The value of implementing international research partnerships led from the South

Published on 30 September 2019

Richard Longhurst

Research Associate

It does seem rather obvious now when we look back at the successful completion of the Leveraging Agriculture for Nutrition in South Asia (LANSA) Research Programme Consortium that achieving an effective and useful research consortium means that the consortium should be led by a Southern institution.  LANSA, received a grade A+ on completion from its funder, the UK’s Department for International Development (DFID), and as Martin Broadley and Rachel Lambert from DFID’s Agricultural Research team highlighted in their recent blog, has ‘already helped to change the public and political discourse on nutrition sensitive agriculture in the region’.

‘sandeepachetan.com travel photography’, Terrace farms at Sanasar, Jammu, India, (CC BY-NC-ND 2.0)

Ensuring policy makers and professionals see the value of using research

LANSA started with the objective of improving understanding of how South Asian agriculture and food related policies and interventions could be better designed and implemented to increase their impacts on nutrition outcomes, especially the nutritional status of children and adolescent girls. Among many factors, two things were key: first, the continued institutional presence  in country after the research has been completed and second, the importance of the ‘uptake of recommendations’ phase that starts before the conclusion of the research. Having Southern partners in the driving seat is critical to ensuring agriculture and health professionals as well as policy makers and programme implementers in governments see the practical value of using the research.

The value of global partnerships for research

LANSA’s research programme was underpinned by a truly global partnership led by the MS Swaminathan Research Foundation (MSSRF), with BRAC Bangladesh and The Collective for Social Science Research Pakistan from South Asia; the Leverhulme Centre for Integrative Research on Agriculture and Health (LCIRAH) and IDS in the UK and the CGIAR’s International Food Policy Research Institute (IFPRI). Focal countries were Afghanistan, Bangladesh, India and Pakistan, all countries with undernutrition rates that are among the highest in the world, and with populations that are largely dependent on agriculture.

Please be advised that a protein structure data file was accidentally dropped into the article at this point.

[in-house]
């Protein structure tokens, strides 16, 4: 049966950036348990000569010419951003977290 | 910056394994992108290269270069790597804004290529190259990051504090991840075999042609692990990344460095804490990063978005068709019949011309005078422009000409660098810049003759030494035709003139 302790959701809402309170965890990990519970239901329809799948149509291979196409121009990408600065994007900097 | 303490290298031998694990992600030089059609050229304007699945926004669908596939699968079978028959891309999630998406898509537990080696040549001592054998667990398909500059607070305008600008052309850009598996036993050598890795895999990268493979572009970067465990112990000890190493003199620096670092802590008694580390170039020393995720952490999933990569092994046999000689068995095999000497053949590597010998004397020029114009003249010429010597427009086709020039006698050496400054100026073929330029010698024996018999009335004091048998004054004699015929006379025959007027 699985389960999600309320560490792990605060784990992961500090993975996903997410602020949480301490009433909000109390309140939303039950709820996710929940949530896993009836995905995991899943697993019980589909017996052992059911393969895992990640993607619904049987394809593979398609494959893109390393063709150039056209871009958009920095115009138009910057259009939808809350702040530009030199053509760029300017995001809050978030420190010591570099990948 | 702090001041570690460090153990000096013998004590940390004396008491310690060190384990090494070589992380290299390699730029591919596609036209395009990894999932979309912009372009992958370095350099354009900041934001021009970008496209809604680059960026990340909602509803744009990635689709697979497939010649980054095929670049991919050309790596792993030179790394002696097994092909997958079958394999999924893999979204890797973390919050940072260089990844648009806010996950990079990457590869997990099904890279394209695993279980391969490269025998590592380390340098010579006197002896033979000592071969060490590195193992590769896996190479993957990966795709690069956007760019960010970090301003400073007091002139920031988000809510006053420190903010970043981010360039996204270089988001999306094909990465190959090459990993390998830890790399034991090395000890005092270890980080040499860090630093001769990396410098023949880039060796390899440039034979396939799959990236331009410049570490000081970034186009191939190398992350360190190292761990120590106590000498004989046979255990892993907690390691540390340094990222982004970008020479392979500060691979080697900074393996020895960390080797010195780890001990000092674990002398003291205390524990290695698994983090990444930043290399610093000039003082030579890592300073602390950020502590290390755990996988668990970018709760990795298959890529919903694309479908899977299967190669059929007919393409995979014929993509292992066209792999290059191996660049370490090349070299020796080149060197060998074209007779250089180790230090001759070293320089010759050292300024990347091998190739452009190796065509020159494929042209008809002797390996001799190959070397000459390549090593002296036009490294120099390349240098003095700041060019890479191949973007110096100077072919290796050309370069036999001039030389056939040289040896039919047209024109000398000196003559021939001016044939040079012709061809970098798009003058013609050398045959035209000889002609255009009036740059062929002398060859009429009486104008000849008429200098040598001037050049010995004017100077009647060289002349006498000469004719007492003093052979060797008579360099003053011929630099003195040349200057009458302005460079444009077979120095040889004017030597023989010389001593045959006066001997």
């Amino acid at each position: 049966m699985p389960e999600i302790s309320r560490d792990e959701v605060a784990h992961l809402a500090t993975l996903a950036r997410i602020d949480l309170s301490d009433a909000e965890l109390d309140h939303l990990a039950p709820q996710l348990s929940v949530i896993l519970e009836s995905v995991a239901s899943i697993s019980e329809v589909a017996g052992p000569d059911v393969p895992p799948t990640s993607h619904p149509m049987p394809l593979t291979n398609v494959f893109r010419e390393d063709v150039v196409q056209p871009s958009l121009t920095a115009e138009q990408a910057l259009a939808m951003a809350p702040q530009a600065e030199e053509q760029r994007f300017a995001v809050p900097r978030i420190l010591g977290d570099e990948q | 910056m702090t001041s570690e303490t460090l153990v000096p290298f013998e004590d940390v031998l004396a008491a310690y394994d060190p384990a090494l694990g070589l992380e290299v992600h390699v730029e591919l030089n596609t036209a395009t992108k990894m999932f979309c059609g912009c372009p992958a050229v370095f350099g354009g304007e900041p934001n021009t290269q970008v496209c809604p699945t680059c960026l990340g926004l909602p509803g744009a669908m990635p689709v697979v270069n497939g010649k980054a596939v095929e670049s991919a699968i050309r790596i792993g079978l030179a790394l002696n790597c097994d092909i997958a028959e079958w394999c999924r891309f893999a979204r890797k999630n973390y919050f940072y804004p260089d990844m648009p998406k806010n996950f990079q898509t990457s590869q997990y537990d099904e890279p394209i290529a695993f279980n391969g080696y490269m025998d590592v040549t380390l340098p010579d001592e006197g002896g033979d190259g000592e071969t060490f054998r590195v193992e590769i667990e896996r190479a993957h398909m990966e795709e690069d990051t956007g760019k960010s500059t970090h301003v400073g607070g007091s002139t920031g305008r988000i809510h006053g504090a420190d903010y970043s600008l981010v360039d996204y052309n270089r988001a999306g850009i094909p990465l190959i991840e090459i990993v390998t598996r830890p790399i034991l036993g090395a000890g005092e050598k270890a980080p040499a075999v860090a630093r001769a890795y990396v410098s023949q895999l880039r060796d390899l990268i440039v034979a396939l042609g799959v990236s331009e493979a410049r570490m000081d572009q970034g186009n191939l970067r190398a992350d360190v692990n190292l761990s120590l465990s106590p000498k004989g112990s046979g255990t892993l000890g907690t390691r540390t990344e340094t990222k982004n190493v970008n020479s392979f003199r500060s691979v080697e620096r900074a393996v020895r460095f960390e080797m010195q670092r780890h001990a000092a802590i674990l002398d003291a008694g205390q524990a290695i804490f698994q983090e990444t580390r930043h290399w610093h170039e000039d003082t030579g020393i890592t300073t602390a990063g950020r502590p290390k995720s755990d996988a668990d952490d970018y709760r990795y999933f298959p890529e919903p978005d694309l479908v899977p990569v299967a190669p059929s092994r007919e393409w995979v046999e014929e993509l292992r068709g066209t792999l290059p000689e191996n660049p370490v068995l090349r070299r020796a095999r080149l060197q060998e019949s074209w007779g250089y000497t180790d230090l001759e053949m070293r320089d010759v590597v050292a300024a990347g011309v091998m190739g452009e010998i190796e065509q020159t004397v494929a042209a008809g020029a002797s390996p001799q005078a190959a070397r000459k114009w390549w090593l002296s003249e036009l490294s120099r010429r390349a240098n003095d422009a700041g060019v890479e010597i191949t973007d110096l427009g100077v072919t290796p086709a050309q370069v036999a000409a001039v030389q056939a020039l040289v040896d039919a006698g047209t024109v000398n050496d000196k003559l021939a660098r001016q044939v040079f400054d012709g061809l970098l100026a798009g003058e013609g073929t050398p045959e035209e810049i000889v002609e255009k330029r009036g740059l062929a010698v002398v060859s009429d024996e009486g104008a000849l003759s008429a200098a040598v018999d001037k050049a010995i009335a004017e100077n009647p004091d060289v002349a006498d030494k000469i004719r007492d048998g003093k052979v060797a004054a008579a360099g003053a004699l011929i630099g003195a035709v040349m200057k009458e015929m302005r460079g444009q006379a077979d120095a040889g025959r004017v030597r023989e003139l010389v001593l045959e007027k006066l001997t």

At IDS, our Director of Communications and Impact recently argued that to achieve a truly ‘Global Britain’ we need to take international research policy partnerships seriously, and that genuinely international collaborations involve handing over some of the funding to partners. It was pointed out that a recent critical report by the International Commission for Aid Impact (ICAI) on the Newton Fund has raised serious questions as to why 90% of the ODA funding has stayed in UK institutions, when the Fund was envisioned to support innovation partnerships with those working in developing countries.

UK must invest in sustainable research partnerships

The UK government and UK universities must invest in building sustainable research partnerships that value local knowledge and southern research expertise as much as the careers of academics at home. With effective partnerships, the value of UK taxpayer’s investment in research funding allows the UK to play a role on the world stage in meeting global challenges such as climate breakdown, disease outbreaks, conflict, rapid urbanisation and food insecurity.  There are several aspects that support and hinder international research partnerships and finding common ground between all institutions is key.